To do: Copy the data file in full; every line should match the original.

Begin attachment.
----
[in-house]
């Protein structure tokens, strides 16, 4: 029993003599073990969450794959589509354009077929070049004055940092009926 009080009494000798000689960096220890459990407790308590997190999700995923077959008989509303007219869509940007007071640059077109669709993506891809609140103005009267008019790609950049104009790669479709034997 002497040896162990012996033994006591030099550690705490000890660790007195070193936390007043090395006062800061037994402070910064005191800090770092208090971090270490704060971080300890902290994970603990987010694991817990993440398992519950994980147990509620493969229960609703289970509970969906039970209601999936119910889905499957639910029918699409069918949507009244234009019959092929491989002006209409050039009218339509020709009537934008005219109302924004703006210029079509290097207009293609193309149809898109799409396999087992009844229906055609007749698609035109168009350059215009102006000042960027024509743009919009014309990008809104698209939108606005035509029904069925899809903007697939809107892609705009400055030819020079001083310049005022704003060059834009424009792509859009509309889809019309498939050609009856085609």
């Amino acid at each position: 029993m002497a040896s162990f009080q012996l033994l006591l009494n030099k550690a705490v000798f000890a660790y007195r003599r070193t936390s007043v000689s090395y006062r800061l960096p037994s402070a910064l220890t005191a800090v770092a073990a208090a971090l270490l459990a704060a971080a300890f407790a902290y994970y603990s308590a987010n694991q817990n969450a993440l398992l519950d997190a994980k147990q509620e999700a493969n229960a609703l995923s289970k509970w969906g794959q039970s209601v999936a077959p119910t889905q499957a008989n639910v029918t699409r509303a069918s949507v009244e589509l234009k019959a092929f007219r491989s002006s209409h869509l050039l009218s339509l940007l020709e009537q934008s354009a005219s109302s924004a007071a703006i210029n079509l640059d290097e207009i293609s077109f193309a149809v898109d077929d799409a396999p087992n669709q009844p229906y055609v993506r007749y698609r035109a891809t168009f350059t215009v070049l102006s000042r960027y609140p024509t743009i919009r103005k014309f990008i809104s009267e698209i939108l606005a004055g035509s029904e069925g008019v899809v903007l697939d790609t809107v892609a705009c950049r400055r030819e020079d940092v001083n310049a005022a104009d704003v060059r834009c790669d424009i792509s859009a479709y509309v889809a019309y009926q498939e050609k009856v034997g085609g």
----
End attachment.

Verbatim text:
[in-house]
């Protein structure tokens, strides 16, 4: 029993003599073990969450794959589509354009077929070049004055940092009926 009080009494000798000689960096220890459990407790308590997190999700995923077959008989509303007219869509940007007071640059077109669709993506891809609140103005009267008019790609950049104009790669479709034997 002497040896162990012996033994006591030099550690705490000890660790007195070193936390007043090395006062800061037994402070910064005191800090770092208090971090270490704060971080300890902290994970603990987010694991817990993440398992519950994980147990509620493969229960609703289970509970969906039970209601999936119910889905499957639910029918699409069918949507009244234009019959092929491989002006209409050039009218339509020709009537934008005219109302924004703006210029079509290097207009293609193309149809898109799409396999087992009844229906055609007749698609035109168009350059215009102006000042960027024509743009919009014309990008809104698209939108606005035509029904069925899809903007697939809107892609705009400055030819020079001083310049005022704003060059834009424009792509859009509309889809019309498939050609009856085609």
């Amino acid at each position: 029993m002497a040896s162990f009080q012996l033994l006591l009494n030099k550690a705490v000798f000890a660790y007195r003599r070193t936390s007043v000689s090395y006062r800061l960096p037994s402070a910064l220890t005191a800090v770092a073990a208090a971090l270490l459990a704060a971080a300890f407790a902290y994970y603990s308590a987010n694991q817990n969450a993440l398992l519950d997190a994980k147990q509620e999700a493969n229960a609703l995923s289970k509970w969906g794959q039970s209601v999936a077959p119910t889905q499957a008989n639910v029918t699409r509303a069918s949507v009244e589509l234009k019959a092929f007219r491989s002006s209409h869509l050039l009218s339509l940007l020709e009537q934008s354009a005219s109302s924004a007071a703006i210029n079509l640059d290097e207009i293609s077109f193309a149809v898109d077929d799409a396999p087992n669709q009844p229906y055609v993506r007749y698609r035109a891809t168009f350059t215009v070049l102006s000042r960027y609140p024509t743009i919009r103005k014309f990008i809104s009267e698209i939108l606005a004055g035509s029904e069925g008019v899809v903007l697939d790609t809107v892609a705009c950049r400055r030819e020079d940092v001083n310049a005022a104009d704003v060059r834009c790669d424009i792509s859009a479709y509309v889809a019309y009926q498939e050609k009856v034997g085609g």